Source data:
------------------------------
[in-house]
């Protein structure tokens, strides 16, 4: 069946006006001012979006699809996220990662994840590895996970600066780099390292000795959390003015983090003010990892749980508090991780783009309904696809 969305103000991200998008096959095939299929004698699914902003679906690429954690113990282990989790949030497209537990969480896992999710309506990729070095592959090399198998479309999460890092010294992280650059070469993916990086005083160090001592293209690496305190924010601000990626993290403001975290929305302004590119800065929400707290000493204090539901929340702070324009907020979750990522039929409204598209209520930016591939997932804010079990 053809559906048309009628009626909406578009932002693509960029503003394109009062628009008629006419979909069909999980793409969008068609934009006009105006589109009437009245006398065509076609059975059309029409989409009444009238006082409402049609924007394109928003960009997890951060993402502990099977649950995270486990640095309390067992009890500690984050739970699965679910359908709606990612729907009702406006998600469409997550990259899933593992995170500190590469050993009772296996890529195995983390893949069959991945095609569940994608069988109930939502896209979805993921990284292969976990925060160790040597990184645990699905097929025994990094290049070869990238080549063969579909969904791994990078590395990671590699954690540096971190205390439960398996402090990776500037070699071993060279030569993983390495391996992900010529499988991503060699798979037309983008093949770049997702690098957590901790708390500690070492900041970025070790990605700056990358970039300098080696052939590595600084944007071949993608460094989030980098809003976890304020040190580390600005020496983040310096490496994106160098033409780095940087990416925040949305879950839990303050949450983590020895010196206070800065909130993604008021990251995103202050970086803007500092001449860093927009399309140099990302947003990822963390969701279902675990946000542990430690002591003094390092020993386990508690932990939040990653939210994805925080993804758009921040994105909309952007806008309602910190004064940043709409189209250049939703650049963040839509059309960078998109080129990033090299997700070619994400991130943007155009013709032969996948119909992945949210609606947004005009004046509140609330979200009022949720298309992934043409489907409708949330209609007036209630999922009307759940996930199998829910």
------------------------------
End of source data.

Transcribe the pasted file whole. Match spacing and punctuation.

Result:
[in-house]
């Protein structure tokens, strides 16, 4: 069946006006001012979006699809996220990662994840590895996970600066780099390292000795959390003015983090003010990892749980508090991780783009309904696809 969305103000991200998008096959095939299929004698699914902003679906690429954690113990282990989790949030497209537990969480896992999710309506990729070095592959090399198998479309999460890092010294992280650059070469993916990086005083160090001592293209690496305190924010601000990626993290403001975290929305302004590119800065929400707290000493204090539901929340702070324009907020979750990522039929409204598209209520930016591939997932804010079990 053809559906048309009628009626909406578009932002693509960029503003394109009062628009008629006419979909069909999980793409969008068609934009006009105006589109009437009245006398065509076609059975059309029409989409009444009238006082409402049609924007394109928003960009997890951060993402502990099977649950995270486990640095309390067992009890500690984050739970699965679910359908709606990612729907009702406006998600469409997550990259899933593992995170500190590469050993009772296996890529195995983390893949069959991945095609569940994608069988109930939502896209979805993921990284292969976990925060160790040597990184645990699905097929025994990094290049070869990238080549063969579909969904791994990078590395990671590699954690540096971190205390439960398996402090990776500037070699071993060279030569993983390495391996992900010529499988991503060699798979037309983008093949770049997702690098957590901790708390500690070492900041970025070790990605700056990358970039300098080696052939590595600084944007071949993608460094989030980098809003976890304020040190580390600005020496983040310096490496994106160098033409780095940087990416925040949305879950839990303050949450983590020895010196206070800065909130993604008021990251995103202050970086803007500092001449860093927009399309140099990302947003990822963390969701279902675990946000542990430690002591003094390092020993386990508690932990939040990653939210994805925080993804758009921040994105909309952007806008309602910190004064940043709409189209250049939703650049963040839509059309960078998109080129990033090299997700070619994400991130943007155009013709032969996948119909992945949210609606947004005009004046509140609330979200009022949720298309992934043409489907409708949330209609007036209630999922009307759940996930199998829910």